I’m fairly certain that one of the issues President-elect Obama will tackle during his tenure in the White House will be health care. It was a centerpiece of his campaigning, an issue that swayed voters whose main concern was health care towards him, and it’s a very disjointed system.
So why don’t insurers and underwriters – the companies big and small and the individuals involved – work towards something better? If capitalism and competition can cure all ills (pun intended) why do we see so little innovation within health care and so much new thinking about therapies, drugs and procedures.
It just doesn’t seem like the business side of health care is moving at the same pace as the technologies to affect such care.
That’s why I’m going to go out on a limb and suggest a proactive approach that any HMO, PPO, Hospital, Doctor or Nurse can take to the bank: a loyalty/affinity program.
I know it sounds strange, but hear me out. Consumer goods and services companies have been all over this trend for the past 20 years, so why not graft some of the same critical thinking and business acumen – if not the exact implementation – on to health care.
Let’s use Starbucks as an example:
- If you’re Starbucks, you want people to drink more coffee, so you start selling gift cards and then you move on (recently) to a new type of affinity card intended (as I understand it) for your highest users, your brand evangelists, your top 1% of 1%.
- You give them discounts, sure, but you also give them access to cool, exclusive products and services that only they can enjoy. You make it feel exclusive. Membership has its rewards.
- On top of all the pampering you give them gifts that are meant, in the parlance of Seinfeld, to be gifted or re-gifted. You invite these people to widen your circle of influence by helping you find like-minded consumers who may not love Starbucks right now, but could be swayed through word-of-mouth or incentivized to Drink. More. Coffee.
All standard-issue business school stuff, right. It’s a loss-leader, but what you lose in incremental revenue via the discounts you gain back in increased consumption and broadened influence. In my TV background, we’d say this is a use of a Low Reach/High Frequency marketing message.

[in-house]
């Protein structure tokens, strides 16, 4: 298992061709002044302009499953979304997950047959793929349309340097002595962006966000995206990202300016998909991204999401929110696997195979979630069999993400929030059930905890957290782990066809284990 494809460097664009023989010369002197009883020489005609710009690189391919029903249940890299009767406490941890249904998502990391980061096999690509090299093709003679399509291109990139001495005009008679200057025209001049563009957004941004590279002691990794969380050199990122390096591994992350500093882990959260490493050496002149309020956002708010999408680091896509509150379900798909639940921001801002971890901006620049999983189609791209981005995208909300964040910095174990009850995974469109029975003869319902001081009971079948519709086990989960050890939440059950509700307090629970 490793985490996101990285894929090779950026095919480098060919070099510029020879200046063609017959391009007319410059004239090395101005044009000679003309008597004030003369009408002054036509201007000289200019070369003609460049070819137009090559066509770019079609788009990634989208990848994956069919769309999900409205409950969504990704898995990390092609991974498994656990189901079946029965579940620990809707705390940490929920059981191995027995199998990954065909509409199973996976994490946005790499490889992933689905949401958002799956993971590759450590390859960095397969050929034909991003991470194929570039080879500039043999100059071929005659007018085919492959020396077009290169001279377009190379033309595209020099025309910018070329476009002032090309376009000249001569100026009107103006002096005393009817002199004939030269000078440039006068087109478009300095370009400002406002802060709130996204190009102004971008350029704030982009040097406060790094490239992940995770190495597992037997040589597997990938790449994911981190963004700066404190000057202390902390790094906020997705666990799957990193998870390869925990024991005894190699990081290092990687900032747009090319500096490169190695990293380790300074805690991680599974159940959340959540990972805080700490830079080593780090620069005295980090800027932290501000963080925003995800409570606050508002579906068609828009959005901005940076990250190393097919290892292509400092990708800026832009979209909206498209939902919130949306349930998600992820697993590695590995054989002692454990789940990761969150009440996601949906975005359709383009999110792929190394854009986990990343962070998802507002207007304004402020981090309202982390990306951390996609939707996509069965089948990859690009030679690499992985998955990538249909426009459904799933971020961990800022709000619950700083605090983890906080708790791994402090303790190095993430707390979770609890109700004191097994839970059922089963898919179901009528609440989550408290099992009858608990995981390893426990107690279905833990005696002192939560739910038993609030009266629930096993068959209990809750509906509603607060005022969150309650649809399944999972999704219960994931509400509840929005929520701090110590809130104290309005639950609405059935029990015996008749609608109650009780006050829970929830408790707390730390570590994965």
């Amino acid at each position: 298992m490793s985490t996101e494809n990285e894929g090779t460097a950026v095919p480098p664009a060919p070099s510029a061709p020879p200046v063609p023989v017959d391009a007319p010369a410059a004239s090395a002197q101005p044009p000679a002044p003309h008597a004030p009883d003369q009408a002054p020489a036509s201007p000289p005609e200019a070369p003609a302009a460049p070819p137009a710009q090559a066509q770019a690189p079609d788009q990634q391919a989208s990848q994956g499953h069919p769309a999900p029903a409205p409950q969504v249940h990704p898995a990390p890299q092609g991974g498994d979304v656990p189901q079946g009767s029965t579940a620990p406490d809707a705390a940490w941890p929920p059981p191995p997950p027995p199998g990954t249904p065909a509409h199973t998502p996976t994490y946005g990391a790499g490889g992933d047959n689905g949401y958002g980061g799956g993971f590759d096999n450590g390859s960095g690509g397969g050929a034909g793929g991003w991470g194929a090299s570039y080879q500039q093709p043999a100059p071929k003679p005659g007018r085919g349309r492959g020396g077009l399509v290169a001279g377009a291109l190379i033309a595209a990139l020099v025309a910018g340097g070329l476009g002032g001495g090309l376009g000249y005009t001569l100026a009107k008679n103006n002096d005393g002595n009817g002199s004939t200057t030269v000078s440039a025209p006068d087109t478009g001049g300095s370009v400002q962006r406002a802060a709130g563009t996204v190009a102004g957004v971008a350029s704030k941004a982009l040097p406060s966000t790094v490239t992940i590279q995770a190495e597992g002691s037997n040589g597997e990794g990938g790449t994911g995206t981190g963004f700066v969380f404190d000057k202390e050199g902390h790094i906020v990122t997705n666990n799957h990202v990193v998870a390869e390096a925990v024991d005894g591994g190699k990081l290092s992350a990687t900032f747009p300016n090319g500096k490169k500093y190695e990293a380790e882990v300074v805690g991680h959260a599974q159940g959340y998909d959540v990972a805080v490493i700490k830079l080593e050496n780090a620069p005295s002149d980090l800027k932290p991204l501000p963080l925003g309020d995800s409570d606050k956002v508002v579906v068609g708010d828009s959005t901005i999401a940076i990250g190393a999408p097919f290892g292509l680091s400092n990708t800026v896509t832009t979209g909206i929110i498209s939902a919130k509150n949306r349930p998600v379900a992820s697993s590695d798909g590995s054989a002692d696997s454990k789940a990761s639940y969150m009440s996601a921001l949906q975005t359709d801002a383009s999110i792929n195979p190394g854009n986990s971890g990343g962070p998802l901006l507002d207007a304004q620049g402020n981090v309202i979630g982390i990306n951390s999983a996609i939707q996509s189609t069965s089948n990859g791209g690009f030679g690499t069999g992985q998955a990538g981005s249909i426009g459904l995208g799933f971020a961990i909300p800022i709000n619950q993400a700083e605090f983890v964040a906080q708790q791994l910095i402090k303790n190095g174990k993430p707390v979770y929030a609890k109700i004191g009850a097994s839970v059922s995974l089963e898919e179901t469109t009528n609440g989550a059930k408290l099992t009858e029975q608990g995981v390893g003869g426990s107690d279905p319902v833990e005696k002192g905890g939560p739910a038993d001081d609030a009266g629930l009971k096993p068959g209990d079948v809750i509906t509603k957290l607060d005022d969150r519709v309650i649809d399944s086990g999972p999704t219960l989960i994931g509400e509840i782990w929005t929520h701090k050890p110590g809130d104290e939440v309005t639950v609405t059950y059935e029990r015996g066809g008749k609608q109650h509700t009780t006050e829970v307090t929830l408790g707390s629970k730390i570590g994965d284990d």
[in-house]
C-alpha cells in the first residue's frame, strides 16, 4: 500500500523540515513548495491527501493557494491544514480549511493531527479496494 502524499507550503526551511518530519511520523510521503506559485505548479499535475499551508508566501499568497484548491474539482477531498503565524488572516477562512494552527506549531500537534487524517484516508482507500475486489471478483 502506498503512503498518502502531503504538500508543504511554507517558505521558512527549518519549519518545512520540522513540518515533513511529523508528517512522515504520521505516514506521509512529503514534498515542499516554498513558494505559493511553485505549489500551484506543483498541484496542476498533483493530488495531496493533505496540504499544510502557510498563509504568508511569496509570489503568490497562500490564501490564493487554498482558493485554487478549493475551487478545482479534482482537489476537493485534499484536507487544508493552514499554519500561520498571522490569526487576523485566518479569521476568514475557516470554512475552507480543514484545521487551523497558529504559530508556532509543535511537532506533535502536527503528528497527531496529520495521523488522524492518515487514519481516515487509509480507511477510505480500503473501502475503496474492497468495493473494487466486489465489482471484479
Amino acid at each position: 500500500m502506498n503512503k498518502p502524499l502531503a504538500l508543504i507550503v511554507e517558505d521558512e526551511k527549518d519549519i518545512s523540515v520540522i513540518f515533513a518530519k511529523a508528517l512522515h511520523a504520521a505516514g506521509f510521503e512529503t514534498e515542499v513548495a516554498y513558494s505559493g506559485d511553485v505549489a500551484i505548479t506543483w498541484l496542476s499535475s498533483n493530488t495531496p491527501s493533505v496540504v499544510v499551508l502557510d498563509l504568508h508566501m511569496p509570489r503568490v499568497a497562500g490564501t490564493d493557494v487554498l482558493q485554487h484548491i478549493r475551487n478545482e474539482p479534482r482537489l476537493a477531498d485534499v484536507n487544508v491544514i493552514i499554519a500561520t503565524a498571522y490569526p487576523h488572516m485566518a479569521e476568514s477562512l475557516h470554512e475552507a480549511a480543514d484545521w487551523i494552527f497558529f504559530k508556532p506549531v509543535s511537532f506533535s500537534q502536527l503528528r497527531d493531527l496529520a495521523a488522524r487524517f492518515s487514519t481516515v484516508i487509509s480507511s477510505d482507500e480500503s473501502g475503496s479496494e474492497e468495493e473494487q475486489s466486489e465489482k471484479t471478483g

Or something like that.
Anyhow, what does this have to do with health care? Glad you asked.
Sick people cost more to insure and more to care for than do healthy people. I’m way over-generalizing, but I think you get my point.
So what should we do about people getting sick? We all get colds or have accidents or, loathe though I am to admit it, AGE!
I’m proposing that someone, everyone – maybe Kaiser Permanente or United Healthcare – start issuing a “frequently healthy” card and reward people who take all those preventive steps that we all love imagining for ourselves but so rarely do.
- A discount/reduced co-pay for well visits if you bring in an Honor Roll slip from your Gym/Athletic Club that says you worked out 15 (or more) out of 30 days in the month.
- Prescription drug or over-the-counter coupons if you get a Flu shot at the start of Fall/Winter.
- Access to specialist like Nutritionist and Stress or Work/Life classes and coaches if you maintain a certain BMI or you lower your body age through V02 monitoring or body composition.
Look, I’m no expert here and I surely get great health coverage (though costs are rising) from my employer, but it strikes me as odd that Kaiser will go to all that trouble to get Allison Janey to say “Live Well” and “Thrive” for their ads, but that no one has thought about putting together a solid “healthy person retention” program.
Or maybe I’m wrong and all kinds of these things exist. But I don’t think I am.
I think that if insurers really cared about optimizing their business, they’d realize they need to help people optimize themselves. Healthy people with healthy habits tend to stay healthier.
I’m going to be anti-blogger and not even attempt to link to any facts or figures because I’m both too lazy and too in-love with my own idea.
What say you? Am I way off base or have I stumbled upon something?
Also, is the system – and I’m including both for-profit companies and their access to government-funded initiatives such as Medicare and Medicaid (which I’m not so up-to-speed on, but my mother-in-law the Hospice Nurse is) – too complex to allow for such a simple idea? That is, are insurers actually better served by healthier people or do they enjoy charging more and making more money from progressively sicker and sicker people.
Who knows. Maybe this entire post is a boondoggle.
Let me have it.